Speaking while female in the workplace

Though working women in 2017 continued to be lectured about their dysfunctional ‘verbal tics’, the idea that inequality in the workplace might not be the result of women’s own linguistic shortcomings appears to be gaining more traction. The research reported in ‘A study used sensors to show that men and women are treated differently at work’ led the researchers to conclude that the problem is ‘bias, not differences in behavior’.

Representing violence against women

Watching the TV adaptation of The Handmaid’s Tale, which was one of the feminist cultural events of the year, prompted Emma Nagouse, who researches Biblical and contemporary rape narratives, to write ‘Handmaids and Jezebels: anaesthetising the language of sexual violence’, about the way language is used to normalise sexual violence and exploitation in the fictional world of Gilead. Later in the year it would become apparent that language serves a not dissimilar purpose in our own world. In ‘The complicated, inadequate language of sexual violence’, Constance Grady reflected on the difficult linguistic choices writers face in reporting women’s experiences of sexual harassment.

Language, gender and artificial intelligence

There was a steady stream of commentary this year on the rise of intelligent machines and what it might mean for the future of humanity. A question of interest to feminists is whether the Brave New World of AI will look any less sexist than what preceded it. In her short but pithy ‘What is a female robot?’, Gia Milinovich asked what it means to treat a  machine as ‘female’. Another memorable piece about the way gender affects human-machine relationships was ‘Siri is dying. Long live Susan Bennett’. Susan Bennett is the woman whose recorded voice was used, without her knowledge, to create the first version of Apple’s virtual assistant Siri. There’s nothing feminist about the writer’s take on her story, but for a feminist reader it contains plenty of food for thought. You could think of it as a Pygmalion narrative for the 21st century, set in a technologically advanced world where women are still seen as raw material to be shaped and improved on by male ingenuity.

Bonus: something to listen to

One of my professional sheroes, the cognitive neuroscientist Sophie Scott, gave 2017’s Royal Institution Christmas lectures for young people. In the run-up to the lectures she made this podcast, which is interesting on a range of frequently asked questions about language, evolution and the brain, and includes some trenchant debunking of  myths about male-female differences.

As Sophie Scott observes, challenging popular beliefs about men and women is an uphill struggle. Though I’ve only mentioned a few by name in this post, I want to salute all those women (and men) who have, nevertheless, persisted.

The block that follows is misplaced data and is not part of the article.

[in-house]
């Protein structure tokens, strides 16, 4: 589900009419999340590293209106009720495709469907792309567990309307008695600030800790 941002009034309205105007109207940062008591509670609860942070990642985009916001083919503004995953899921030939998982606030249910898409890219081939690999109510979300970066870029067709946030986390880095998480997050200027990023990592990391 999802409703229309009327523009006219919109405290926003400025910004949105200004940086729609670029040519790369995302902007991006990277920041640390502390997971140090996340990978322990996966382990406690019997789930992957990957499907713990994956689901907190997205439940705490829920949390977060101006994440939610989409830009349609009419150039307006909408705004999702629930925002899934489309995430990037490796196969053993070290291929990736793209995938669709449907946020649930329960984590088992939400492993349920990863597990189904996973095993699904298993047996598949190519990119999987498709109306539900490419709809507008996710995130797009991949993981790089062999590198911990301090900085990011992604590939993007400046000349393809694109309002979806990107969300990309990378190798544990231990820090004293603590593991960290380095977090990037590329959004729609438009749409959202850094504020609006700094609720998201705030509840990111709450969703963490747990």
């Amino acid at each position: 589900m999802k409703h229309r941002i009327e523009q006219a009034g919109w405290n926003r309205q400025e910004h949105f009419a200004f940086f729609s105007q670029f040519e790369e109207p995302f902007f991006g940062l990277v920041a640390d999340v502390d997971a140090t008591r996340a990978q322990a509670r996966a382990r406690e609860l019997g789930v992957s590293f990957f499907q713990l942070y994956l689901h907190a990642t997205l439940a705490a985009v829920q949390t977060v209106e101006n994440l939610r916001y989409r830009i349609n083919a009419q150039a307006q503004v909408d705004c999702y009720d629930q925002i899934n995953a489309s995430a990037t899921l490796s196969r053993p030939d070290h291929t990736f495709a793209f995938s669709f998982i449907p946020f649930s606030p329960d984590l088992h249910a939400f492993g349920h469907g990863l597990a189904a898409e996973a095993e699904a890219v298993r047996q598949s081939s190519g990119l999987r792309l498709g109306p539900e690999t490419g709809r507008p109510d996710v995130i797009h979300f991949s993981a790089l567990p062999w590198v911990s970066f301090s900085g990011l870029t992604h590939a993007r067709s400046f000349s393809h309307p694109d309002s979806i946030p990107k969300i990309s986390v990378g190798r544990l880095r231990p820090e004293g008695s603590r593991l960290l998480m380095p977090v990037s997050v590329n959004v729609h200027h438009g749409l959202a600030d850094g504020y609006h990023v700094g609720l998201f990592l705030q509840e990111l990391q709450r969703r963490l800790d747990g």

Sex, death and aliens: a feminist watches ‘Arrival’

Last week I saw Arrival, the recently-released film with Amy Adams as Louise Banks, a linguist recruited by the US military to decode the language of some non-humanoid aliens who have unexpectedly arrived on earth. I wasn’t expecting to love it; in fact, when I first heard about it I thought I’d probably give it a miss. For one thing, I’ve never been a great fan of the ‘aliens have landed’ genre; for another, I’d read that Arrival leans heavily on the Sapir-Whorf hypothesis, a 20th century theory which says that your perceptions of reality are influenced—or in the strongest version of the theory, determined—by the characteristics of the language you speak.

People in my line of work tend to approach anything based on this premise with caution. Most linguists rejected the ‘strong’ version of the hypothesis long ago (though ‘weak’ versions continue to be debated), but that hasn’t prevented it from being endlessly recycled in popular culture, often in crassly simplistic ways. Some propositions based on it have been around forever, repeated so often they’ve passed into received wisdom (like the indestructible zombie fact about Eskimos having a lot of words for snow—they don’t, but even if they did, as Geoff Pullum says in his classic debunking piece ‘The Great Eskimo Vocabulary Hoax’, why would that be any more significant than printers having a lot of words for fonts?) Others, testifying to its continuing vitality, have popped up more recently (remember the headline-making claim from 2013, that people save more if their language lacks a future tense?)

The Sapir-Whorf hypothesis has also been of interest to feminists. In 1980 Dale Spender invoked it to support her thesis that women were oppressed by having to view the world through the lens of a ‘man made language’. And a few years later, as I explained in an earlier post, the feminist linguist and sci-fi writer Suzette Haden Elgin made it the premise of a series of novels, for which she also created an alternative ‘women’s language’.